Second, it shows how much difference there is between a 55gr and an 80 gr, and why the heavy bullets are preferred by the guys who do shoot long range.

While the 55gr bullets will certainly get to 600 yards, you better be on your absolute best game in a very calm range to shoot anything that resembles a group.

EDIT:

Just saw the most recent post. I would get a White Oak upper and a lower of your choice. Sounds like you want to shoot a lot, and not much can be had for more fun than an AR. You'll get yourself one heck of an accurate rifle. What's not to love?

jazzpicker
March 12, 2011, 12:22 AM
Cooper makes the most accurate rifles that I've ever used. Picked up a used .223 Montana Varmiter and now have 2 more new Coopers in .243and 6.5X284. All are like laser beams.

snake284
March 12, 2011, 12:34 AM
Y'all don't listen to my out a date Crap! After looking at some of these beautiful rifles, I would shoot 5-6 hundred yards with em too! Dang you got some nice rifles on here. All have in .223 is the Stevens 200. But I think once I get the trigger lightened with the scope I put on it and I have a good load worked out for it I think it will do ok out at 3-5 hundred yards, on paper and varmints that is. Have any of you shot the 69 Grain Sierra Match King BTHPs at distance? Are they accurate? And how does the wind affect them?

benzy2
March 12, 2011, 01:14 AM
the 69gr SMK is a good bullet. Not the best BC out there, but far from the worst. Sierra typically makes pretty good shooting bullets with the SMK line and the 69gr is one that shot very well out of my old 1:9" twist barrel. It was as heavy as I could get to still stabilize.

Running the SMK through the JBM calculator at 3000fps I get the following.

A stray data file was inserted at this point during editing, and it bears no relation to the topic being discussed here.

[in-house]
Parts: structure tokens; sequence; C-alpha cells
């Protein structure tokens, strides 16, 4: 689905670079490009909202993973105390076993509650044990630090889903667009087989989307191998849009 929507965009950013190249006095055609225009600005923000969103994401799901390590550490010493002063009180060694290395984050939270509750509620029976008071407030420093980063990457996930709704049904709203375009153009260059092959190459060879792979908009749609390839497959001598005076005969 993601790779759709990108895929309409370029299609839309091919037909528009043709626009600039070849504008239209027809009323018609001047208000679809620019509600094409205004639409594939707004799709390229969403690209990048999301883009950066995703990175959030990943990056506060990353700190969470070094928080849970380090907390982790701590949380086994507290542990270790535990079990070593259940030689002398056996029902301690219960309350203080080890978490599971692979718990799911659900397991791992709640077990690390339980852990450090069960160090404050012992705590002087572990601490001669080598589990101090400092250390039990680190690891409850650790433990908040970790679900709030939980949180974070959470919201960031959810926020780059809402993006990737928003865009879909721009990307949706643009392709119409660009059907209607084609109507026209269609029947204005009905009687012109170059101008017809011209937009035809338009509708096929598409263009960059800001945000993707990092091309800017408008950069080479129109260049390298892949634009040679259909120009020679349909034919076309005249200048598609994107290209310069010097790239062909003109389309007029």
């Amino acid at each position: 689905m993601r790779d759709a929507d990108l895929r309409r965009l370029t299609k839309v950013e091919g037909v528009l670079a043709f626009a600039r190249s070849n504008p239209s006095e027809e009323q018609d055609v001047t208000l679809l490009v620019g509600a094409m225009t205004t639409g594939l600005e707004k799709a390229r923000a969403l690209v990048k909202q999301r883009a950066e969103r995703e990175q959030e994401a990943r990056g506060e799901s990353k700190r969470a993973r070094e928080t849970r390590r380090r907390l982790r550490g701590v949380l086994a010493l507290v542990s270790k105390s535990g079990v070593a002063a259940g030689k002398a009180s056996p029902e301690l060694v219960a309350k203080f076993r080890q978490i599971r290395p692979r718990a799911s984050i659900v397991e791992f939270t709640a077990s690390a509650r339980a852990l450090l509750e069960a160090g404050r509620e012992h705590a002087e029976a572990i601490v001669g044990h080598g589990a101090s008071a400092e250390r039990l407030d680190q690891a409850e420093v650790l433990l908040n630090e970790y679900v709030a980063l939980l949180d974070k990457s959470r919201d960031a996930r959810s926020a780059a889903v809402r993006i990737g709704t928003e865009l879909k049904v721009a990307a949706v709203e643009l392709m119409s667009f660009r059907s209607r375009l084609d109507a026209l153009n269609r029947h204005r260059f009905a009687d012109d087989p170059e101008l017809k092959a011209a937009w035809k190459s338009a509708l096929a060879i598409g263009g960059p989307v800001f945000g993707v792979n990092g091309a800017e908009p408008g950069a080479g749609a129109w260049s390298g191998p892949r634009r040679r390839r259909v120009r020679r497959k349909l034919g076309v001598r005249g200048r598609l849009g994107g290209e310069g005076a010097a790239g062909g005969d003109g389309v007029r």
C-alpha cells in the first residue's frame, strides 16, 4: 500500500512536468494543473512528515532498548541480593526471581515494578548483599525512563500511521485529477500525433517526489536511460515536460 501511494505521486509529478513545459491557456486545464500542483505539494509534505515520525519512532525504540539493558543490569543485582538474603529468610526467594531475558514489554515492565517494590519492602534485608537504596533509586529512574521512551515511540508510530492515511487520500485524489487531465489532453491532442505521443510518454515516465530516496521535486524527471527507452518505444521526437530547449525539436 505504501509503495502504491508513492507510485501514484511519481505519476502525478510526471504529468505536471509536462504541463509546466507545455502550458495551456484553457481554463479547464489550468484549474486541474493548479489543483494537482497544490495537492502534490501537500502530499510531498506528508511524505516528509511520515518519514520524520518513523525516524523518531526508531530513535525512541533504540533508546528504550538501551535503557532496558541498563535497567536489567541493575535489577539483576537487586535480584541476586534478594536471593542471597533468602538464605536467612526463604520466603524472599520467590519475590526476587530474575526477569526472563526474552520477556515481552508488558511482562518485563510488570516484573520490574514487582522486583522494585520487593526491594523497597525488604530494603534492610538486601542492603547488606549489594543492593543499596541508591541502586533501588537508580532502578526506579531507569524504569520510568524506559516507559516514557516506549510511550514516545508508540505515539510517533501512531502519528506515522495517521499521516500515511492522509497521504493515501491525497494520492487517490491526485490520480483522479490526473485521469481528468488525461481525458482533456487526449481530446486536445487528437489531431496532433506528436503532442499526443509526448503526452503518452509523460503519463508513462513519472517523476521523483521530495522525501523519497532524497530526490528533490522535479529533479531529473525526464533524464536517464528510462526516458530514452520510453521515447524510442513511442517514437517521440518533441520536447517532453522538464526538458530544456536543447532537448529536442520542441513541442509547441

With a 100 yard zero, drop at 600 yards is 15.3", wind drift in a 5mph wind is 24.9". I use 5mph rather than the standard 10mph as I see more times where a condition will change by 5mph rather than 10mph. Double the windage for 10mph of wind.

benzy2
March 12, 2011, 12:56 PM
I'd also like to direct your attention to this web page where you'll find this quote, "On the last day and final match of the 2010 NRA Highpower Rifle Championships I fired a score of 200-11X at 600 yards using the .223 AR-15 Service Rifle. It was my first 200/200 score at 600 yards..." So not only did this guy win the Highpower Rifle Championship with a .223 but he shot a perfect score 200/200 and this was done at 600 yards. And he used an AR-15, which will not shoot as far as a bolt action rifle with a longer barrel.

If this doesn't PROVE that a .223 will shoot accurately at 600 yards I don't know what will. Anyone who tells you otherwise is flat out wrong.

His group, when you look on that link, was right at 2 MOA (outside edge to outside edge of a 12" 10 ring). It is a feat few could accomplish, myself included. It was also done from prone with iron sights, making it all the more impressive. That said, I doubt it was done with 55gr bullets. It is also the best a National Champion did to win, not what an average Joe shot either. Once again, .223 will get to 600 yards, no doubt. But it is FAR from an ideal 600 yard combination to use a .223 with 55gr bullets. I would like to see anyone put a 55gr bullet into a 12" target at 600 yards on a day where the wind is inconsistent at all. Truth is, in those conditions, the rifle's absolute ability has far less to do with the group size than the ability of the shooter to read wind. A 10 mph wind will push a 55 gr bullet over 10 MOA at 600 yards (60"). That's 5 feet.